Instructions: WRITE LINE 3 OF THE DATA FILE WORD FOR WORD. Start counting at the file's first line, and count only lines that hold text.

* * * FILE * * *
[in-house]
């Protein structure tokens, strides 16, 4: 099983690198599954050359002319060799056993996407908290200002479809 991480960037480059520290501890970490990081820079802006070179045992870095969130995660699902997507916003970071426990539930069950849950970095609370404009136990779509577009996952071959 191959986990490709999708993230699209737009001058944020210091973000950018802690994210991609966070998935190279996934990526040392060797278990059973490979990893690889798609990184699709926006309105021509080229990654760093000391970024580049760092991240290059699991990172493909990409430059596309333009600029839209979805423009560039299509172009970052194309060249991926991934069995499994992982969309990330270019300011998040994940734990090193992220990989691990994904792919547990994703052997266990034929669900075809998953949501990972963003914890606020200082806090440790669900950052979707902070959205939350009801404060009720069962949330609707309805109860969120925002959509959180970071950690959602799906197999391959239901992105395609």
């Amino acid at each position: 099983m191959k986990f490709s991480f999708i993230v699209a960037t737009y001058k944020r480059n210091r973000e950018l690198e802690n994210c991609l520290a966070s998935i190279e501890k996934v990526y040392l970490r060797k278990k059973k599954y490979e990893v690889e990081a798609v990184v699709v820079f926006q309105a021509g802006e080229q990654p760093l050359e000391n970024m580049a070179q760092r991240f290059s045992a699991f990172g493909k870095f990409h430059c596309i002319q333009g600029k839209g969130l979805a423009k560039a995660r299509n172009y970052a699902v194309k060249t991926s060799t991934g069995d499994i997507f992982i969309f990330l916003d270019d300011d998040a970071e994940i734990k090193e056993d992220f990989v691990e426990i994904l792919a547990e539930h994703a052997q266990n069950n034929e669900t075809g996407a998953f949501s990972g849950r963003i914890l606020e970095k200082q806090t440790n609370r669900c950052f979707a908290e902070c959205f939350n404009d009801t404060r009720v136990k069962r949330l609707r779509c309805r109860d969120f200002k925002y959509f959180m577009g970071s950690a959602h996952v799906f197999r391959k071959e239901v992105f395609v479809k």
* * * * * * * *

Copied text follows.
């Amino acid at each position: 099983m191959k986990f490709s991480f999708i993230v699209a960037t737009y001058k944020r480059n210091r973000e950018l690198e802690n994210c991609l520290a966070s998935i190279e501890k996934v990526y040392l970490r060797k278990k059973k599954y490979e990893v690889e990081a798609v990184v699709v820079f926006q309105a021509g802006e080229q990654p760093l050359e000391n970024m580049a070179q760092r991240f290059s045992a699991f990172g493909k870095f990409h430059c596309i002319q333009g600029k839209g969130l979805a423009k560039a995660r299509n172009y970052a699902v194309k060249t991926s060799t991934g069995d499994i997507f992982i969309f990330l916003d270019d300011d998040a970071e994940i734990k090193e056993d992220f990989v691990e426990i994904l792919a547990e539930h994703a052997q266990n069950n034929e669900t075809g996407a998953f949501s990972g849950r963003i914890l606020e970095k200082q806090t440790n609370r669900c950052f979707a908290e902070c959205f939350n404009d009801t404060r009720v136990k069962r949330l609707r779509c309805r109860d969120f200002k925002y959509f959180m577009g970071s950690a959602h996952v799906f197999r391959k071959e239901v992105f395609v479809k």